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Nine CFOs and the Digital Imperatives


15 min read

Even before the covid-19 pandemic started, I was convincing businesses to adapt their digitization strategies. Companies focused on the future continue to develop and invest in their own destiny despite the economic downturn and have a much better chance of surviving and thriving. Those who cut costs and curl up into a fetal position are doomed to fail. It’s time to “prove yourself” and invest in your staff and tools.

If a company doesn’t adapt to the age of innovations in fintech, it will likely not last long. The connection CFO has with his team, along with the CIO, should lead this initiative. It should be adopted company-wide and supported by senior management. The fact is that most digitization attempts fail to deliver on their promises, but a strong effort can lead to unexpected success if the leadership teams are fully committed. The root of the problem is at the very top.

How does the CFO become more strategic?

What does it mean to be a strategic CFO?

We have identified four pillars of a strategic CFO model to help improve alignment between CFO actions and the goals of the CEO and board members based on practical observations, conversations with several CFOs, and insights gathered from our work with many public companies. In addition to the traditional four roles of the CFO (operator, steward, catalyst, and strategist), our observations shed light on what makes the CFO strategic, the responsibilities of the strategist, and the organization’s potential to refocus and implement a new financial strategy. Let’s sum up these benchmarks and look at how each one shows decisions about the CFO’s critical role and level of participation in setting strategic goals.

Why should the CFO be strategic?

The CFO’s abilities can be used to enhance and extend the above CFO strategy development process by answering questions such as:

  1. Can the organization achieve its goals when it comes to money?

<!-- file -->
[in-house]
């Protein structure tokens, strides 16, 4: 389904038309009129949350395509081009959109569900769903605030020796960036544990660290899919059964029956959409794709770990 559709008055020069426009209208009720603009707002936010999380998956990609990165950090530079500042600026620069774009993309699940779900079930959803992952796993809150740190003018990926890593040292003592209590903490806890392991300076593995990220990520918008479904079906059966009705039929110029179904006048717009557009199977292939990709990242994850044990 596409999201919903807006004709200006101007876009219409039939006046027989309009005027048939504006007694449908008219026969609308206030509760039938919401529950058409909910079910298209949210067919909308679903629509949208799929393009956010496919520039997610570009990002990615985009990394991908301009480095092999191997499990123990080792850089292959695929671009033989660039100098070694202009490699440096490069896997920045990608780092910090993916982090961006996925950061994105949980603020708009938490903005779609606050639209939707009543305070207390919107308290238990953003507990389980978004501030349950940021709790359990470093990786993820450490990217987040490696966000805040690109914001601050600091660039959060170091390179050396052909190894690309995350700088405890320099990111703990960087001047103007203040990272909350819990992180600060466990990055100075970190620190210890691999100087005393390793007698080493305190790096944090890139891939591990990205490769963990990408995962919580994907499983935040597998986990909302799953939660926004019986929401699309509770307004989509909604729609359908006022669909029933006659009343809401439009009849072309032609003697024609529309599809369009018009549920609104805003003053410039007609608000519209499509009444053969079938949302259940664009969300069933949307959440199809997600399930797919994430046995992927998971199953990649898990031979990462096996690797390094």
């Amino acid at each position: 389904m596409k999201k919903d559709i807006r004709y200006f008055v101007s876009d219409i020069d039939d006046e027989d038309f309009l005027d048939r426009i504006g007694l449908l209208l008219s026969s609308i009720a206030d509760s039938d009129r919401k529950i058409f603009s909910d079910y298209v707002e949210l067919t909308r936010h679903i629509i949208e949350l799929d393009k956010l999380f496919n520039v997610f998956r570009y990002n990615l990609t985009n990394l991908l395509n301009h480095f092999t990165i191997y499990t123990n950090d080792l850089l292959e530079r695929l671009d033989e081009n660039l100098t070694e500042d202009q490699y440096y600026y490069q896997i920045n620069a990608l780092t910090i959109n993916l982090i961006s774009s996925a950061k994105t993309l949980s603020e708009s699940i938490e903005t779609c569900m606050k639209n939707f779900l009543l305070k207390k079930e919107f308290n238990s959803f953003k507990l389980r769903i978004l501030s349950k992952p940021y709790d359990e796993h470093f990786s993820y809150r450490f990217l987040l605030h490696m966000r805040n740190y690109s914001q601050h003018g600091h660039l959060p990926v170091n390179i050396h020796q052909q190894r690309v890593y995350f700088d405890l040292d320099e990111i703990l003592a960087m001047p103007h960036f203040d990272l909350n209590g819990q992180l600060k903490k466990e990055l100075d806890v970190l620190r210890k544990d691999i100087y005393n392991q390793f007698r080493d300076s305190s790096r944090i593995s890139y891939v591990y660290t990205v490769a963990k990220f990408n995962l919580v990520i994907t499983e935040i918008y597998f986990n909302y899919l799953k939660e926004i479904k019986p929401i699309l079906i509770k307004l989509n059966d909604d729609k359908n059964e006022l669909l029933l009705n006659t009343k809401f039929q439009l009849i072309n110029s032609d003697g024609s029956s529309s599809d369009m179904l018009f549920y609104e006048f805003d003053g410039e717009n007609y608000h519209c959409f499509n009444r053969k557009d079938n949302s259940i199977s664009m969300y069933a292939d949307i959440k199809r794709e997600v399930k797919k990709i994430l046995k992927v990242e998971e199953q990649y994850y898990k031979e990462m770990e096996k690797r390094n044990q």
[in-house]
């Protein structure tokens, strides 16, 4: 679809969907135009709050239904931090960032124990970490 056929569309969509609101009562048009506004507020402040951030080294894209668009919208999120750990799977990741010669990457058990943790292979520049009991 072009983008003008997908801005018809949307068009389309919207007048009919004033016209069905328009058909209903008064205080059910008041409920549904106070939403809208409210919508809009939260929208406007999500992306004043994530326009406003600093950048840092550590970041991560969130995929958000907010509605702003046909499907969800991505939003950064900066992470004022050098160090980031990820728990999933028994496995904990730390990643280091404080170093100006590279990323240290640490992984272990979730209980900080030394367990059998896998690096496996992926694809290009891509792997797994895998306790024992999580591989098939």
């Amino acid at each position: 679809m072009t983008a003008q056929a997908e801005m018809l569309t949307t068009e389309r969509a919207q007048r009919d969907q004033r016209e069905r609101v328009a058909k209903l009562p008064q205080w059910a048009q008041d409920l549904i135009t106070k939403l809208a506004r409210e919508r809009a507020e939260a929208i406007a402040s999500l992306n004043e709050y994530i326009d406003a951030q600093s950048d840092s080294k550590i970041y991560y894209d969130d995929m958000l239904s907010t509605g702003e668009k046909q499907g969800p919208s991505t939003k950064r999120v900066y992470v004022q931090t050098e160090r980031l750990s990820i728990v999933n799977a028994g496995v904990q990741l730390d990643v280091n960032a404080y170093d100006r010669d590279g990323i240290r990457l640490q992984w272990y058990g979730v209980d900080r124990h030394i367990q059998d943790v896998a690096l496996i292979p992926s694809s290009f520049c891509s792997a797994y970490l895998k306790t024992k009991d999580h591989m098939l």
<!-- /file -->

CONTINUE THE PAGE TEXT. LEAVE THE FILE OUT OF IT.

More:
2. In which areas of the business and markets do you see the greatest potential for increasing revenue or profit?
  3. How should the firm organize and manage the financing of its most important investments to maximize its competitive advantage?
  4. What structures (e.g., business models, legal and tax structures, onshore, offshore, or outsourced operating models) and procedures (automation, build instead of buy, networking, etc.) are most effective in achieving competitive advantage and increasing market value and profitability?
  5. What types of management and financial reporting help management implement and achieve the goals set out in the strategy?

The strategy development process formulates the answers to the above questions and then implements them to generate returns for the company’s investors. CFOs need help determining how best to engage in this process, given the company’s business, management, and board. CFOs can approach the strategy development process from four perspectives, each described below.

What are four ways to become a strategic CFO?

CFOs can occupy one of four unique positions in their work: reactor, challenger, architect, or transformer.


The CFO and the finance department play a supportive role in strategy formulation by providing key business leaders with quantitative analysis of the financial implications of alternative strategies. This CFO mindset is particularly common in highly decentralized organizations where the CEO has decided to shift responsibility for strategy and performance to the heads of individual departments. Another scenario where this mindset prevails is when the CEO limits the CFO’s or finance department’s role in the strategy development process to quantitative and analytical support. To respond effectively, the CFO and the finance organization should create a centralized financial planning and analysis (FP&A) unit that sends the necessary analyses and data to the structures whose leaders are responsible for developing strategy options.


The CFO and the finance department act as guardians of future value in the scenario planning process, challenging the status quo through careful analysis of the potential downsides and upsides of possible courses of action. As the CFO and finance department seek to avoid risk or ensure acceptable returns on future capital expenditures and investments, the role of the opponent is often associated with the role of “Dr. No.” To be a successful challenger, the CFO, and the finance department may need to have the same financial planning and analysis (FP&A) skills as the challenger, as well as access to the necessary data from the business units on the underlying strategic assumptions and models. It is important to note that the CFO must obtain approval from the CEO before questioning the strategy of individual business units. If allowed, the CFO’s role as a challenger is very important when big strategic investments are being thought about.